Why do we need so many different plug types for sewing machine motors and their pedals? Why not to have one standard for all so that any pedal would fit any machine? Because that would be useful, and it would not force you to have half a dozen pedals and yards of spaghettified cables under the table, and it would not require you to spend half an hour unpicking the spaghetti every time you switch machines. Yes, it would be good, and that’s why we don’t have it.
I had so enough of this mess, that came up with a tidy for it: stick each pedal into its own drawstring bag, with cables and all, and pull up the string. A pile of closed bags is better than a mess of cables. The finishing touch however would be to label the bags so you wouldn’t have to open each one in the search for the right pedal, which is of course always found in the last bag.
Ah, labels. I decided to embroider them, or rather to monogram them with zig-zag. The task is simple enough: take some ribbon, strengthen it with interfacing on the reverse, pencil your text and monogram it.
Actually, it wasn’t that hard to do either. I set zig-zag width to 2.5mm and stitch length to very short, used an open toe satin stitch foot, and there you are!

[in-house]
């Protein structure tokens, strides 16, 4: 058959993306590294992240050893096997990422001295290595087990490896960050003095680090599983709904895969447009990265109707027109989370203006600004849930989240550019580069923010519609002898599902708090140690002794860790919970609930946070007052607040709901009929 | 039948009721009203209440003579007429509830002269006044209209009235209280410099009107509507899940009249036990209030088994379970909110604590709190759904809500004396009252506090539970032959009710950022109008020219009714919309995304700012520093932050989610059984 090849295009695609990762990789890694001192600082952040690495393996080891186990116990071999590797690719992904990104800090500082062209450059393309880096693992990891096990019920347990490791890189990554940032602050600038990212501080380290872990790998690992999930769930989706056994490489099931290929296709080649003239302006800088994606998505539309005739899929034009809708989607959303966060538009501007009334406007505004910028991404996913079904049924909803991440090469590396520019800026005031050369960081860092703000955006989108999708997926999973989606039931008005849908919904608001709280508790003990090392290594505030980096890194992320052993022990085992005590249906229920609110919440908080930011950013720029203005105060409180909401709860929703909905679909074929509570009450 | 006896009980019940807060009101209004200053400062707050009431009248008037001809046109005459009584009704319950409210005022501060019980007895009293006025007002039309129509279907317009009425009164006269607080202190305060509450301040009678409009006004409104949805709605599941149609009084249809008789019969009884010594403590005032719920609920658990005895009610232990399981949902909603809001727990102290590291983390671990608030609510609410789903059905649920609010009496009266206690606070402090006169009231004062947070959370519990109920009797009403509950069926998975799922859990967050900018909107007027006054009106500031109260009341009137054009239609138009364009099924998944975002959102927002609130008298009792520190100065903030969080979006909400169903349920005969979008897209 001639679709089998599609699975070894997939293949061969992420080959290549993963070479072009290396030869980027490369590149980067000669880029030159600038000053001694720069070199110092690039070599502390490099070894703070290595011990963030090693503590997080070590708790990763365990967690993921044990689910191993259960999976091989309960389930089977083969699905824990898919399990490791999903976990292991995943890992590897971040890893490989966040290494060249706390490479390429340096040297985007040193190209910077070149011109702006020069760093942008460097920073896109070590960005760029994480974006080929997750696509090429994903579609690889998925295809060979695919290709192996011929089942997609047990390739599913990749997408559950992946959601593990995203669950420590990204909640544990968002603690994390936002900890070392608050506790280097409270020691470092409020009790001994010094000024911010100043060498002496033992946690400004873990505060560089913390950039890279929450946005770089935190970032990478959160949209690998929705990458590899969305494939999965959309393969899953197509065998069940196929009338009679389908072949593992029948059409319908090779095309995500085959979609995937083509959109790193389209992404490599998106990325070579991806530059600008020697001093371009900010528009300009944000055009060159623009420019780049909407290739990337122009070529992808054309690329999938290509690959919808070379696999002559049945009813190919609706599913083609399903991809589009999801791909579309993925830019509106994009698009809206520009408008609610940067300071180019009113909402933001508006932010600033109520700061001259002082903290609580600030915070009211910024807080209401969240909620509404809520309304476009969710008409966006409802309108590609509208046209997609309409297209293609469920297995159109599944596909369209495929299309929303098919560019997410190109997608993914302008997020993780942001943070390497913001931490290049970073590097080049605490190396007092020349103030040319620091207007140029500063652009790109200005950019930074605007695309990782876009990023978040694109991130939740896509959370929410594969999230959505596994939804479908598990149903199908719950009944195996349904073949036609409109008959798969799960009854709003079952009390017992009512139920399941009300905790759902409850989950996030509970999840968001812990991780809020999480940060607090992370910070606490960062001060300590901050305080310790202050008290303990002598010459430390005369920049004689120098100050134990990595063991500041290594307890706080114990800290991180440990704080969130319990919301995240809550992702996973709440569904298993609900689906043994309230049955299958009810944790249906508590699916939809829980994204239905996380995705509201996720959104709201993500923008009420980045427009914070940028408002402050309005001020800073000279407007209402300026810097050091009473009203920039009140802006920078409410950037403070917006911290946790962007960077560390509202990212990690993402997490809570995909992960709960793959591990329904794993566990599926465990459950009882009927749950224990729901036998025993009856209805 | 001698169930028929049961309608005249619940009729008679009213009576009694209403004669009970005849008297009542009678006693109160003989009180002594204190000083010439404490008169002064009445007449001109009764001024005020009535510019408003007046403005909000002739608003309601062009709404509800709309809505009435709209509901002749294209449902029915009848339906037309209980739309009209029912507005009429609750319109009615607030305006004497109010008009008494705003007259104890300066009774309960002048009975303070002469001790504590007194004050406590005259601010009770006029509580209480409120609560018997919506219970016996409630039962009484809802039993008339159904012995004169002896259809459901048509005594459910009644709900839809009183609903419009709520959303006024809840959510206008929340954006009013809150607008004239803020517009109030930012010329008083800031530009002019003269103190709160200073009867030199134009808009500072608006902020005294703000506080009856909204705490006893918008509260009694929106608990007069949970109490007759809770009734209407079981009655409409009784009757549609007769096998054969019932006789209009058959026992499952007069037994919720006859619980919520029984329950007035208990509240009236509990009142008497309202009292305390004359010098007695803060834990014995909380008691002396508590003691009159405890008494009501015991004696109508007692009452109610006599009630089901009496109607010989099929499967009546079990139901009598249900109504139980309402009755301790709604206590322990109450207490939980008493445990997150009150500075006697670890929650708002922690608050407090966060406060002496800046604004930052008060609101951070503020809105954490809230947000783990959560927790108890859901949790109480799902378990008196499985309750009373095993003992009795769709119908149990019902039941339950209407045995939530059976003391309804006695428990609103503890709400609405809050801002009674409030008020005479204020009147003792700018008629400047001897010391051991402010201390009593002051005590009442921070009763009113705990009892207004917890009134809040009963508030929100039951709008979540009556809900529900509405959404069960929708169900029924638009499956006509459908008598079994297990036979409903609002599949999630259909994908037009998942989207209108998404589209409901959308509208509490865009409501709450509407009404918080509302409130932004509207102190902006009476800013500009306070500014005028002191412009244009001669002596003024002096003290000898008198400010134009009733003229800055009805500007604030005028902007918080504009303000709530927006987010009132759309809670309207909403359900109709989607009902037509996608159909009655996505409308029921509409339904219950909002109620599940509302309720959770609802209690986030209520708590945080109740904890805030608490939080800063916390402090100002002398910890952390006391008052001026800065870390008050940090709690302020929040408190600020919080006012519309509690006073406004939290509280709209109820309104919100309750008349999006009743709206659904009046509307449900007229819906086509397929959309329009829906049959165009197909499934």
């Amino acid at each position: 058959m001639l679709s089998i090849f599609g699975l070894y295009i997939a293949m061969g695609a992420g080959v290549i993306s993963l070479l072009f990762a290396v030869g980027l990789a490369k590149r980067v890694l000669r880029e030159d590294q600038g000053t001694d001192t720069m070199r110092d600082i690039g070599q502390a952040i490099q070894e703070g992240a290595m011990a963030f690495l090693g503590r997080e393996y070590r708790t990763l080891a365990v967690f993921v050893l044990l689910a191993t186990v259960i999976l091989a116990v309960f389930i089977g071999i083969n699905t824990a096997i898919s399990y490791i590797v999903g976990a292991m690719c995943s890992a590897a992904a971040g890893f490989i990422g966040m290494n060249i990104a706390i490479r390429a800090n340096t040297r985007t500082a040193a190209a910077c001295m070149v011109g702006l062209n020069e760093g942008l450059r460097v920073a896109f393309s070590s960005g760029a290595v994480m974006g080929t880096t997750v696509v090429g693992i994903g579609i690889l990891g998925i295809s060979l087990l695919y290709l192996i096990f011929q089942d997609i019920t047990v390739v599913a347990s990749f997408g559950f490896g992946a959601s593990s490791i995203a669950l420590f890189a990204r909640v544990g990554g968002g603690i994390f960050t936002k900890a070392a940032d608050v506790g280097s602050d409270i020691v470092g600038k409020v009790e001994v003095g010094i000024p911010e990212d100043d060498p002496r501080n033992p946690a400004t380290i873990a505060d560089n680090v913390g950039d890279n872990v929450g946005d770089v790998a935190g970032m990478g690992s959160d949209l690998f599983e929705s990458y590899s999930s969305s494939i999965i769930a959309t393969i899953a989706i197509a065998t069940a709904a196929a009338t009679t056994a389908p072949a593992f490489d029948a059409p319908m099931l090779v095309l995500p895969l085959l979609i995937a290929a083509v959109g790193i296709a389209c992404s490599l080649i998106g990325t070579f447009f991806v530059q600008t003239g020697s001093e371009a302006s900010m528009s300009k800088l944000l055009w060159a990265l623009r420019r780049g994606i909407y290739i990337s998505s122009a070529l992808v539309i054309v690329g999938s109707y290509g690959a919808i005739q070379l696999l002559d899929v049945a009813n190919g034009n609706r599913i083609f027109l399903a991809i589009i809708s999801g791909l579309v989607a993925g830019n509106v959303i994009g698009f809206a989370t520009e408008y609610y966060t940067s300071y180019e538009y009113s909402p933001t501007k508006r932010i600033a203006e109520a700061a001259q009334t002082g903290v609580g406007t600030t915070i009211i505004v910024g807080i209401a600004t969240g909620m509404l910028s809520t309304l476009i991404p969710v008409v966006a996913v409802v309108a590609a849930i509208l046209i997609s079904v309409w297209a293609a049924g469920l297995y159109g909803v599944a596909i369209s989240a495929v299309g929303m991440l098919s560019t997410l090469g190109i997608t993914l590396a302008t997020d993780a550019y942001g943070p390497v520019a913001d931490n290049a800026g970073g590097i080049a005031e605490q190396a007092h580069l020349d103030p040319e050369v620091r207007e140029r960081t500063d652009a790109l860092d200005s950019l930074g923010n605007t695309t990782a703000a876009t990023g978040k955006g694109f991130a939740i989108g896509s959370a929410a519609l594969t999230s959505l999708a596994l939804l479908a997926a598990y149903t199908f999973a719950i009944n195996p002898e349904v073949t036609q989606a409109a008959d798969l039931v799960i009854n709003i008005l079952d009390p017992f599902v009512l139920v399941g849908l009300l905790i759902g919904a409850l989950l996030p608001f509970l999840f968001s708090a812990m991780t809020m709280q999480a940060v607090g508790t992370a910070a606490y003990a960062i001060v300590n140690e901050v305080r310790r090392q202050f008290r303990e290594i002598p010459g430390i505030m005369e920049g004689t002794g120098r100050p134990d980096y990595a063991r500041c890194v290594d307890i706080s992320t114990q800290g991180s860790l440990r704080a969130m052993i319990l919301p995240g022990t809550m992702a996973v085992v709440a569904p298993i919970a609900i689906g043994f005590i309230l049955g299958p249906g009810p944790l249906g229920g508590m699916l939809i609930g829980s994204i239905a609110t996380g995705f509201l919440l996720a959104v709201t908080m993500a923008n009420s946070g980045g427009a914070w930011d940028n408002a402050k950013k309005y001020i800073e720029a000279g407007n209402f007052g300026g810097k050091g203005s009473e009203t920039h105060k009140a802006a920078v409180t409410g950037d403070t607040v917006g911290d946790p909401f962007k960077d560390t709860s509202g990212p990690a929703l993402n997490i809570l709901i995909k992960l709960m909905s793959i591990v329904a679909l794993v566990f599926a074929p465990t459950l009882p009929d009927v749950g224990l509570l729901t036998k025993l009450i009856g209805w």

Ok, it’s a bit wobbly. Straight lines work better than curved ones. So I figured I’d outline the letters with a short straight stitch.
Again, I used the open toe satin stitch foot for straight lines, and kept the feed dogs engaged.
It does make the letters better defined.
When it comes to wiggly lines, the feed dogs get in the way, so I drop them and switch to a “hopping mad” darning foot. This requires a steady hand because it is now up to me to move the material under the needle!
The photo above shows the moment when you need to move the fabric: the needle is up, and the foot is lifted too. When the needle is down, the foot presses down on the fabric so that the machine could form a stitch.
The foot has a spring in it and is actually hopping.
So here is the result of outlining:
Now to sew the labels onto the bags. I use a blind hem foot for this and set the guide so that the edge of the label falls just inside the right edge of the zig-zag.
The zig-zag is again 2.5mm wide with a very short stitch length, feed dogs back in operation. This makes for a neat border around the label.
And the pedals are finally sorted, and no more spaghetti mess under the table!